The COVID-19 pandemic is one of those global developments that, based on the current circumstances, we are likely to be grappling with for years to come.
There was an expectation and hope, that by the end of 2020, this disease would have run its course. Vaccines were developed in record time, in response to the threat not only to human life, but to livelihoods, as the world spiralled into a major slump as demand for goods and services plummeted.
The threat of a global economic implosion was real. And with a presidential election looming, former president Donald Trump threw billions of dollars at the big multinational pharmaceutical companies, to shore up and incentivise their research and development processes.
Britain, France, and Germany in Europe, as well as the Russians and Chinese, also had their very best scientists working overtime to ensure a response was created to stave off the pandemic.
We are now about to enter the second half of 2021. And the coronavirus still continues to dominate and overshadow our lives. We have the benefit of several different forms of vaccines, each with a different level of effectiveness.
But the COVID-19 virus has also evolved. There are several variants of the virus from its original incarnation. The Delta variant, which is believed to have mutated in India, has sickened, and killed millions of that country’s citizens.
The strain has spread rapidly around the world and has been identified here in Barbados. There is much speculation on how it arrived on the island, but we accept that with a tourism-based economy, events such as these form part of the inherent risks.
The Delta variant is currently the cause of more than 80 per cent of new COVID-19 cases in the United States.
The World Health Organisation (WHO) has called this strain of the virus “the fastest and fittest.”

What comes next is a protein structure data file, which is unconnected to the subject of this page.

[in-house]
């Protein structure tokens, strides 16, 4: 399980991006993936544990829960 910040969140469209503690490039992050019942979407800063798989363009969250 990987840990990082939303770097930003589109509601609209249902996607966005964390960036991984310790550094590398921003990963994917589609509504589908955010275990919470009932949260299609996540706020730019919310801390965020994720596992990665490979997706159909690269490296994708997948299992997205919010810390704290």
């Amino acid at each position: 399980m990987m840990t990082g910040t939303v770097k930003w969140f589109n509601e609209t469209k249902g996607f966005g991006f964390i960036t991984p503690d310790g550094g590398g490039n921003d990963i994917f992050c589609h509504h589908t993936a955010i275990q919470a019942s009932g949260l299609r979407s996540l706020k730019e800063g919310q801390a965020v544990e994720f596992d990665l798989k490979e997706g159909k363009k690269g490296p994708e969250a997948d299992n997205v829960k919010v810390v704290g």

The battle for hearts and minds on the matter of vaccinations has been won among the older populations of countries that have had the benefit of widespread vaccine availability. That age group suffered the greatest during the first year of the disease’s emergence.
As we prepare to battle through what appears to be another wave of the pandemic, with the highly transmissible Delta variant foremost in our minds, new issues are confronting us.
It is clear that the Mottley administration is doing all in its power to reduce the number of business interruptions from clusters of disease outbreak, and to prevent another crippling national shutdown.
As chairman of the Barbados Private Sector Association Mr Edward Clarke has indicated, our country’s businesses cannot withstand another shutdown. There are many enterprises that have not reopened since the first major six-week shutdown in April 2020. Some of those that survived the near two-month closure, have resumed operations at a much scaled-down level.
Today, the most compelling issues to develop from the pandemic have centred around acceptance of the free COVID-19 vaccines. Close to 100 000 people have come forward to receive at least one jab, while nearly 75 000 are fully vaccinated.
Employers are now moving to protect their businesses from constant disruptions by seeking to have employees vaccinated against COVID-19. It has become a matter of economics and business, while many reluctant employees say the vaccine should be a matter of choice.
Business owners are not prepared to put their investments at risk while employees mull the matter of vaccination. The debate over the matter of employee rights and employers’ desire to maintain their businesses rages and can only be settled one way. And it is not just the private sector, but Government has to confront the same challenge.
In a recent issue of Thomson Reuters Practical Law in the United Kingdom, it was noted: “On 24 March 2021, the Prime Minister [Boris Johnson] gave evidence to the House of Commons Liaison Committee, in which he responded to a question about whether vaccination certification was “compatible with a free society such as ours”. He suggested that the concept “should not be totally alien . . . because, after all, when you are entrusted with the care of a patient, as a surgeon, you are expected to have a vaccination against hepatitis B”.
At her Friday press conference, our Prime Minister was resolute that the issues related to vaccination and employee right to choose, will be dealt with frontally when the Social Partnership meets.
Government’s strategic objective to achieve herd immunity, thus creating the platform for some semblance of normalcy in the economy, is clearly undermined by the great degree of vaccine hesitancy in the population.
Government certainly cannot leave it to the private sector to carry this matter of COVID-19 vaccinations in the workplace, exclusively on its shoulders. It has to be addressed legislatively, and the only people who can properly address it are the legislators who were elected to office by the people of this country.